Rheumatoid Arthritis & Orthopaedic Joint Pain: What’s the Difference?

Is it orthopaedic joint pain or rheumatoid arthritis? See what Beebe Healthcare rheumatologist Lourdes Aponte, MD, and orthopaedic surgeon Gita Pillai, MD, have to say.

Dr. Lourdes Aponte on Rheumatoid Arthritis:

WHAT: Rheumatoid arthritis is a type of autoimmune disease where the body attacks tissues lining the joints and causes severe pain and inflammation.

HOW: Inflammation may begin in smaller joints and be accompanied by stiffness and fatigue. It can affect the entire body and spread quickly.

CAUSE: It“s a combination of genetics and environment. For example, having a first-degree relative with Rheumatoid Arthritis or smoking increases the risk.

TREATMENT:  The most common forms are medications, including anti-inflammatories and anti-rheumatic treatments, physical therapy, and lifestyle modifications.


Dr. Gita Pillai on Orthopaedic Joint Pain:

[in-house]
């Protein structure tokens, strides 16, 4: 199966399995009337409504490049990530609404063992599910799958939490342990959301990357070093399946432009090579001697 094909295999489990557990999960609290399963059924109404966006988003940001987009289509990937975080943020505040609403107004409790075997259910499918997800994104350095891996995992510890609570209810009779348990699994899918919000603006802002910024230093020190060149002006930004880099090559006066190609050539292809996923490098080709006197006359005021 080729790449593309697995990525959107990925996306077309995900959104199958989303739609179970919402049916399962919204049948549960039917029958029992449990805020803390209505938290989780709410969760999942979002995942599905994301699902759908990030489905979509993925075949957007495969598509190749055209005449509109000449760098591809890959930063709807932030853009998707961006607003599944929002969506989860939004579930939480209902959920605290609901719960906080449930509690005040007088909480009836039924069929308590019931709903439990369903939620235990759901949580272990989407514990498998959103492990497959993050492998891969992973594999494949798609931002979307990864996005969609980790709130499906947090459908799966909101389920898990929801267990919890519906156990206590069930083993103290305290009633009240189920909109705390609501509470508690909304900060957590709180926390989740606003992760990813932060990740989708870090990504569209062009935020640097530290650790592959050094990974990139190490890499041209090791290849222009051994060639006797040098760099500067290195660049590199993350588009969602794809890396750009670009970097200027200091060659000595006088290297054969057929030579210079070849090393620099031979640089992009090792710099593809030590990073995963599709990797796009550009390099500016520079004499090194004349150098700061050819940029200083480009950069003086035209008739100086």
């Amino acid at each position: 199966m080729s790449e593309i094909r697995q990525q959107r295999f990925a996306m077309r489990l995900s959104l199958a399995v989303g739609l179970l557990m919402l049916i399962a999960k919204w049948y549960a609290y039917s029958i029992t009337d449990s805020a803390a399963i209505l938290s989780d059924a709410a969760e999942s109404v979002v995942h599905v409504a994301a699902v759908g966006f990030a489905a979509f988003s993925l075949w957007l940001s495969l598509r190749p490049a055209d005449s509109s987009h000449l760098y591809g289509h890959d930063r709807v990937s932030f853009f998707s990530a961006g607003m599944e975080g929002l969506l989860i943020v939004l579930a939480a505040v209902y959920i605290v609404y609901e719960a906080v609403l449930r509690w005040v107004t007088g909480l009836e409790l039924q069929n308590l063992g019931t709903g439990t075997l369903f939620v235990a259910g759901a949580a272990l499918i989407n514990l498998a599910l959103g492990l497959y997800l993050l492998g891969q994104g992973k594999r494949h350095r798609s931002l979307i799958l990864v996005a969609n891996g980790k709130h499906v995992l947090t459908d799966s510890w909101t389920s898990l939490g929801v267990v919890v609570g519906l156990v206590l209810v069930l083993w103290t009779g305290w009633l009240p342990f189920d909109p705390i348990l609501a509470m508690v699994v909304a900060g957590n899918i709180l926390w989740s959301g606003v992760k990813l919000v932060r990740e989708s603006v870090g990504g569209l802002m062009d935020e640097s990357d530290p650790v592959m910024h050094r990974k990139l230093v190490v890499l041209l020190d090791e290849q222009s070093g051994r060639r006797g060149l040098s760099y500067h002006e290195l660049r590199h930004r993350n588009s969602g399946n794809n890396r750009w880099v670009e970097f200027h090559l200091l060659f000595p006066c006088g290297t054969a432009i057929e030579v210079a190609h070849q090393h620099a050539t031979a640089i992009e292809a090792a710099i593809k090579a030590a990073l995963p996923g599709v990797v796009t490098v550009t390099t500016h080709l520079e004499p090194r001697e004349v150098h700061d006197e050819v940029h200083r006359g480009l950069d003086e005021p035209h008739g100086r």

WHAT: Orthopaedic joint pain can be due to many different things—ligament tears, tissue and muscle injuries, fractures, or osteoarthritis.

HOW: These conditions can occur as a result of a sporting injury, trauma, or just by wear and tear of the joints over time.

CAUSE: No one process can cause orthopedic joint pain, but in general it is a mechanical issue caused by either an injury or wear of the joint over time.

TREATMENT: Treatment varies  Many problems can be treated with therapy, medications, and injections. Surgery may be an option if pain is not resolved with non-invasive treatment.

TAKEAWAY: While there’s no silver bullet treatment for any type of joint pain, there are effective methods for managing symptoms and living a full, active life. If you experience joint pain, start by consulting your primary care physician.



More than 50 million people in America suffer from autoimmune diseases, and more than 75% of those are women. Talk with your physician if you experience unexplained pain, fever, or fatigue.

This article appeared in the Fall 2016 issue of the Beacon.